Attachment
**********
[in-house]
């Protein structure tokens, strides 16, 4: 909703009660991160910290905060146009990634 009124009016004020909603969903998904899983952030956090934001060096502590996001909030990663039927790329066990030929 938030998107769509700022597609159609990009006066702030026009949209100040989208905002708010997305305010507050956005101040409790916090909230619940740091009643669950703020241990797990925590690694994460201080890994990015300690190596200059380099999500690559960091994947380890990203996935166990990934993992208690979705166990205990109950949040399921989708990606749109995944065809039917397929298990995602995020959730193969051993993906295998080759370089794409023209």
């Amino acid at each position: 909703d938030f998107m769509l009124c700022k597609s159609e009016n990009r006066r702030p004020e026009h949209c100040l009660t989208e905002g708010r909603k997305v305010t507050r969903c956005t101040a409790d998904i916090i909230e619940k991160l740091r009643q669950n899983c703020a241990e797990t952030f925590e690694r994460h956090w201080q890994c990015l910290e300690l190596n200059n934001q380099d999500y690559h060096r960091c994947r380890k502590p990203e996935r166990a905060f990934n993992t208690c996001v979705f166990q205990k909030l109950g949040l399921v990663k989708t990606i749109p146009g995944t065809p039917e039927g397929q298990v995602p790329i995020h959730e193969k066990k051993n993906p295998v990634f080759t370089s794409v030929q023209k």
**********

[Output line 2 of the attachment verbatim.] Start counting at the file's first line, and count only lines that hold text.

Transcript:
């Protein structure tokens, strides 16, 4: 909703009660991160910290905060146009990634 009124009016004020909603969903998904899983952030956090934001060096502590996001909030990663039927790329066990030929 938030998107769509700022597609159609990009006066702030026009949209100040989208905002708010997305305010507050956005101040409790916090909230619940740091009643669950703020241990797990925590690694994460201080890994990015300690190596200059380099999500690559960091994947380890990203996935166990990934993992208690979705166990205990109950949040399921989708990606749109995944065809039917397929298990995602995020959730193969051993993906295998080759370089794409023209």